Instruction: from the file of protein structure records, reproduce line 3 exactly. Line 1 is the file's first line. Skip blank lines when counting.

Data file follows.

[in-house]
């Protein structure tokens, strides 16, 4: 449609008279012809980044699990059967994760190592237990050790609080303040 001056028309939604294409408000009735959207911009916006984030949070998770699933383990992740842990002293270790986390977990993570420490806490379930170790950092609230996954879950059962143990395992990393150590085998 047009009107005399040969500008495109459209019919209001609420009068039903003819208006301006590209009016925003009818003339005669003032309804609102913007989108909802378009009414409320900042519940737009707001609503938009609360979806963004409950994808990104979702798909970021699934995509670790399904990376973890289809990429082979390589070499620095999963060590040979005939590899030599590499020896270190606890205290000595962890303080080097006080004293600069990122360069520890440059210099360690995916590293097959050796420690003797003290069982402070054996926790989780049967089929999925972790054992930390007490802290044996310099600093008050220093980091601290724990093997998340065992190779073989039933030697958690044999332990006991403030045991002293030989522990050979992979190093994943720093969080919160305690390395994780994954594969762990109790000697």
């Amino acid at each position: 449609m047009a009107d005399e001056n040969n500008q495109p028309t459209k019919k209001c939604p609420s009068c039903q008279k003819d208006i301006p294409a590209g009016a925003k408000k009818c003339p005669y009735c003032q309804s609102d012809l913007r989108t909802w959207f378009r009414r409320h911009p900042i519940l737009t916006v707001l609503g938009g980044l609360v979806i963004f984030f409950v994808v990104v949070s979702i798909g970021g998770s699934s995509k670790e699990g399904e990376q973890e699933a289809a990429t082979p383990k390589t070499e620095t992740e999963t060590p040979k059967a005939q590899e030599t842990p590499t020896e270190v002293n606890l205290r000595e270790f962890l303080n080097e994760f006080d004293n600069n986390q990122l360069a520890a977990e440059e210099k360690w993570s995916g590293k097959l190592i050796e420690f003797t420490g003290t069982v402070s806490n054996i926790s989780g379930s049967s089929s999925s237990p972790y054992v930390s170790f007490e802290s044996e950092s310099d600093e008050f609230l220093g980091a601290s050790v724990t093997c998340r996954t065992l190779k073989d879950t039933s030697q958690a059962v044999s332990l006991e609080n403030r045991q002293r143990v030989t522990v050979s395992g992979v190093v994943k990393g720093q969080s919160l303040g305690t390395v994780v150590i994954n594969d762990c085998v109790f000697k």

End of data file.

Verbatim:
């Amino acid at each position: 449609m047009a009107d005399e001056n040969n500008q495109p028309t459209k019919k209001c939604p609420s009068c039903q008279k003819d208006i301006p294409a590209g009016a925003k408000k009818c003339p005669y009735c003032q309804s609102d012809l913007r989108t909802w959207f378009r009414r409320h911009p900042i519940l737009t916006v707001l609503g938009g980044l609360v979806i963004f984030f409950v994808v990104v949070s979702i798909g970021g998770s699934s995509k670790e699990g399904e990376q973890e699933a289809a990429t082979p383990k390589t070499e620095t992740e999963t060590p040979k059967a005939q590899e030599t842990p590499t020896e270190v002293n606890l205290r000595e270790f962890l303080n080097e994760f006080d004293n600069n986390q990122l360069a520890a977990e440059e210099k360690w993570s995916g590293k097959l190592i050796e420690f003797t420490g003290t069982v402070s806490n054996i926790s989780g379930s049967s089929s999925s237990p972790y054992v930390s170790f007490e802290s044996e950092s310099d600093e008050f609230l220093g980091a601290s050790v724990t093997c998340r996954t065992l190779k073989d879950t039933s030697q958690a059962v044999s332990l006991e609080n403030r045991q002293r143990v030989t522990v050979s395992g992979v190093v994943k990393g720093q969080s919160l303040g305690t390395v994780v150590i994954n594969d762990c085998v109790f000697k």